Difference between revisions of "Adventist Youth Honors Answer Book/First aid/Burns"

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m (Adventist Youth Honors Answer Book/First aid/Burns moved to First aid/Burns: Applicable to other book as well.)
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Burns that cover more than ten percent of the body, or are larger than the casualty's palm, are medical emergencies and need to be treated as such. Also ANY burns to the face, hands or groin should be considered critical and require a physician to look at it.
 
Burns that cover more than ten percent of the body, or are larger than the casualty's palm, are medical emergencies and need to be treated as such. Also ANY burns to the face, hands or groin should be considered critical and require a physician to look at it.
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[[Category:Adventist Youth Honors Answer Book|{{SUBPAGENAME}}]]

Revision as of 08:39, 17 June 2007

Burns should be immediately immersed in cold running water, or shower for large area. Do not wait to remove clothes. This should be maintained for at least 10-15 minutes.

Continue for at least 1 hour with cold pack, partially insulated with clean fabric (cotton, thin toweling), or further immersion in iced water. Blistered or open burn wounds should be cleaned and covered with non-adhesive gauze (preferably bactericidal) and cotton dressing. DO NOT use butter, oils or any similar treatment which can trap heat and increase risk of infection. Also do not use antiseptics that may aggravate sensitive skin.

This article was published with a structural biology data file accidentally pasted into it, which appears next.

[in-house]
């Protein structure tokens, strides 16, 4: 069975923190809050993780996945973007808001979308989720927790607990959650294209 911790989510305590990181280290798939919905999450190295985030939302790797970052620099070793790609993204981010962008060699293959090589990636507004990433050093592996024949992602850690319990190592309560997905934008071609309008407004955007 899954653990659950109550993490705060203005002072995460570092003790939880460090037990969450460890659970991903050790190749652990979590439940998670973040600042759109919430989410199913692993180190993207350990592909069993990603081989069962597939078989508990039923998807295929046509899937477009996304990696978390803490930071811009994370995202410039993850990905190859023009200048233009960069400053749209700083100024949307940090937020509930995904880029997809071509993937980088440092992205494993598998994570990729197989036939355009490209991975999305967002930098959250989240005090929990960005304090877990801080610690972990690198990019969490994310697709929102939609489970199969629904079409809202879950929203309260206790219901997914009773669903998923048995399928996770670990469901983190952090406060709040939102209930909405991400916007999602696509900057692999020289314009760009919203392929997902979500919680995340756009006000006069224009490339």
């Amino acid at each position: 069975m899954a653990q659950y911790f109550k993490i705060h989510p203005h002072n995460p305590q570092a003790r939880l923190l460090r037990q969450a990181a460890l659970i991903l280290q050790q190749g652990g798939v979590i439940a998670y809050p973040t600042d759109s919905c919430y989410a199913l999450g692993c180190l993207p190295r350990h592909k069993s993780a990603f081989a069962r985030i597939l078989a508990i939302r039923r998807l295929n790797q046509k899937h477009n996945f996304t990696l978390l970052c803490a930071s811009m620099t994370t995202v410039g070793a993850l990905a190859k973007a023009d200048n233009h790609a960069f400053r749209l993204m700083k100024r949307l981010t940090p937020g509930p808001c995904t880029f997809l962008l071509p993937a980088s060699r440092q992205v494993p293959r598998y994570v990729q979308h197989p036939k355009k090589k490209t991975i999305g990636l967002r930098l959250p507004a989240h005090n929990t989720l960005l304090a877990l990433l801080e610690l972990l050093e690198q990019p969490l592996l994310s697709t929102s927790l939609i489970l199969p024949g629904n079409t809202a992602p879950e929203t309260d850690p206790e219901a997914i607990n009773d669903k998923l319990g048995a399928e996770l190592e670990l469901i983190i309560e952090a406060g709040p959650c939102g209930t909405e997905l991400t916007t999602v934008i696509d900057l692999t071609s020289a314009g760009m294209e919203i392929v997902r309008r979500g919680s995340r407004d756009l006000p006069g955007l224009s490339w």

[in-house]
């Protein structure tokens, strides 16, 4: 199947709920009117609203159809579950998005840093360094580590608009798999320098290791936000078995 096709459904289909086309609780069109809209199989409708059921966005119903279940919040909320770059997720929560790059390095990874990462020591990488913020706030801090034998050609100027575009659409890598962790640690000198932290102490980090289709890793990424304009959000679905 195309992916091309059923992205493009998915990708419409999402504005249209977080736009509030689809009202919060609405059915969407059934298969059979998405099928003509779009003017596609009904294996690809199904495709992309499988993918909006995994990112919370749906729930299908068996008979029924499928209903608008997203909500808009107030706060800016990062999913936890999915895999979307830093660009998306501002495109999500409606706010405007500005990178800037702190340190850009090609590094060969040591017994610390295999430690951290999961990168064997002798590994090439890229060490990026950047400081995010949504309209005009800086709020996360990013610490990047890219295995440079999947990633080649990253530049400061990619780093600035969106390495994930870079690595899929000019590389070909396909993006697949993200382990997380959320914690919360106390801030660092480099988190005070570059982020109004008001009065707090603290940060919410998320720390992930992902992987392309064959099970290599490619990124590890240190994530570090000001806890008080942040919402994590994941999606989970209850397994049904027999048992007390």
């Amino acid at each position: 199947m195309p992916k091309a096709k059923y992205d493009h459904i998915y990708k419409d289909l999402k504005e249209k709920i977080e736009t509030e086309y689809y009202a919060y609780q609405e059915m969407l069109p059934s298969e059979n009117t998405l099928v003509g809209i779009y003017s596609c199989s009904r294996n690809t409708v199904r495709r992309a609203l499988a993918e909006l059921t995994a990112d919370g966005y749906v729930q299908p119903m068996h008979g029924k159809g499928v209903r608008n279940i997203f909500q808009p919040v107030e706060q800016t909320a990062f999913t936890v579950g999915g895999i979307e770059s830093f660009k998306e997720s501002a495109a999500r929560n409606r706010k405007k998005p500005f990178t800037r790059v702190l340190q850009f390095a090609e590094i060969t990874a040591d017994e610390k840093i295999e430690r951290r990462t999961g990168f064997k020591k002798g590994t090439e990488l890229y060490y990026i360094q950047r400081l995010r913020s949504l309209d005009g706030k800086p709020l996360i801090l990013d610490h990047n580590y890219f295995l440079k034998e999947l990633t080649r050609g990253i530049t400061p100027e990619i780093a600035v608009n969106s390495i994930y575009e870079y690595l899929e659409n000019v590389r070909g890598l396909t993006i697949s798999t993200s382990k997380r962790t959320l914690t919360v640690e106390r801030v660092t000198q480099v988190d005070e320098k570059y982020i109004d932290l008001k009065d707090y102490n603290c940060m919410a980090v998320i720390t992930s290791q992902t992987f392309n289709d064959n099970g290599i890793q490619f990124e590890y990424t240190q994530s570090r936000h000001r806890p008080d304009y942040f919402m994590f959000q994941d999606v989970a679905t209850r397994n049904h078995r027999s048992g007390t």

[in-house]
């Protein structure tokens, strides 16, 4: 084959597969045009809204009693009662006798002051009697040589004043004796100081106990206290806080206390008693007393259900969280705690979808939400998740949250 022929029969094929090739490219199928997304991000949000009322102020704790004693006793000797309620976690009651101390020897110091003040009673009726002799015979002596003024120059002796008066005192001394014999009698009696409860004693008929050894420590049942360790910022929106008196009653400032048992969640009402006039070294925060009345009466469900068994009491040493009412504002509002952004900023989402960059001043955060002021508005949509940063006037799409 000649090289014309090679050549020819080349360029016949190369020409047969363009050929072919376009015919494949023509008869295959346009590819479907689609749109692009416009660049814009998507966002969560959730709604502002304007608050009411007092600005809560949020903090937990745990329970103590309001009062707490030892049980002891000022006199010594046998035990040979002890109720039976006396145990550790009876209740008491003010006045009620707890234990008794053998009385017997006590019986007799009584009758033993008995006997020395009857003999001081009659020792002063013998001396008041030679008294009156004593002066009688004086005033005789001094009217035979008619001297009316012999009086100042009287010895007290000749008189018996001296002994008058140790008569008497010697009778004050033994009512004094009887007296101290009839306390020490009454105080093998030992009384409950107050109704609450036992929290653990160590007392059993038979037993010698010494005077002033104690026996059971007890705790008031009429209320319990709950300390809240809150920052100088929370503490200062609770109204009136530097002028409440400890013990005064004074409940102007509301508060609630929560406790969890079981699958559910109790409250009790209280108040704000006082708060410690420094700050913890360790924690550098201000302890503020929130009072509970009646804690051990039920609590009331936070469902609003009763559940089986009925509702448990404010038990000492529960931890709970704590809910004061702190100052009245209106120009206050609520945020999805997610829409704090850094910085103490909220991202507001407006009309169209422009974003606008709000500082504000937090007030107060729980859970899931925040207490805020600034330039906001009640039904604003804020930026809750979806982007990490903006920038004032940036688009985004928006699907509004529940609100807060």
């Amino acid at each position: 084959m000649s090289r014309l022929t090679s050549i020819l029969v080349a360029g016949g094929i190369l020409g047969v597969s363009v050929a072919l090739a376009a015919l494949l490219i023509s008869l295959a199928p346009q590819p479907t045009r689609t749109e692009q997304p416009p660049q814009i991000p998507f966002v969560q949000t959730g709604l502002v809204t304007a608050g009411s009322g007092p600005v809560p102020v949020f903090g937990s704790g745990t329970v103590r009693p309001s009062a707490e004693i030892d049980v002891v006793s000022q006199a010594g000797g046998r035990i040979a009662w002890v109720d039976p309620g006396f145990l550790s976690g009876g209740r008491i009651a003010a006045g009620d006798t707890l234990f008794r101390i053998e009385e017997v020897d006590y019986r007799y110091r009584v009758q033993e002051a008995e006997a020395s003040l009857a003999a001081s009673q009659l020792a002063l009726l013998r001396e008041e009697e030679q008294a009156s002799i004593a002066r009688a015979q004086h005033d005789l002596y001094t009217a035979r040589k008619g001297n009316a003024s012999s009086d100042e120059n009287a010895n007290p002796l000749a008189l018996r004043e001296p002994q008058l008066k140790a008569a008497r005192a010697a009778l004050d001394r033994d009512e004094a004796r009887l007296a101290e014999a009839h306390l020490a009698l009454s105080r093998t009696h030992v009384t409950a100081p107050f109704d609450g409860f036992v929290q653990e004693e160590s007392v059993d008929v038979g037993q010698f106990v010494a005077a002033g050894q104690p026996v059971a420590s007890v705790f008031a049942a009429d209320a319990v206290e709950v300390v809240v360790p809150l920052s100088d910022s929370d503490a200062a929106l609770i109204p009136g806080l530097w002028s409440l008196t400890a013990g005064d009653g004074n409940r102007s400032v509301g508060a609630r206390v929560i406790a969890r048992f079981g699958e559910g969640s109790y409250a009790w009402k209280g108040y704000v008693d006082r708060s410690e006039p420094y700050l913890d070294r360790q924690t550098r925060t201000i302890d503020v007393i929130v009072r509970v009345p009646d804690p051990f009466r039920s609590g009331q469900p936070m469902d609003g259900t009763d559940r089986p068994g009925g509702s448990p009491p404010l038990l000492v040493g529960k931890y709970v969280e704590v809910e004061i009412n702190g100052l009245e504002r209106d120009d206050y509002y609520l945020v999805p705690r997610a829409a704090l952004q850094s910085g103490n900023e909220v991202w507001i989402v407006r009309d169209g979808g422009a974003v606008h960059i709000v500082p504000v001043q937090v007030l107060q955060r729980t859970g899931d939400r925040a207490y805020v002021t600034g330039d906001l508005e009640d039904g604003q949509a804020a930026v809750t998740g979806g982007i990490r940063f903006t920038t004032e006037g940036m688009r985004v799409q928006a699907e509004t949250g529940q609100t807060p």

Consult a medical physician immediately for any large, deep, infected or otherwise serious burn.

Aloe vera extract, silverdene (Silver Sulfazdiazine), topical analgaesics and NSAID are commonly used medications. Consult a doctor before use.

Burns are sustained by electricity, heat , chemical or radiation (sunburn). There are three levels of burns, including first degree burns (Superficial burn), second degree burns (Partial thickness burn) and third degree burns (Full thickness burn). The first degree burn is typical sunburn with symptoms such as redness of the skin and pain. Second degree often has blisters and severe pain. Third degree can be caused by fires and caustic chemicals. Often the victim will feel no pain because the nerves have been destroyed, even though the skin is deeply charred.

Burns that cover more than ten percent of the body, or are larger than the casualty's palm, are medical emergencies and need to be treated as such. Also ANY burns to the face, hands or groin should be considered critical and require a physician to look at it.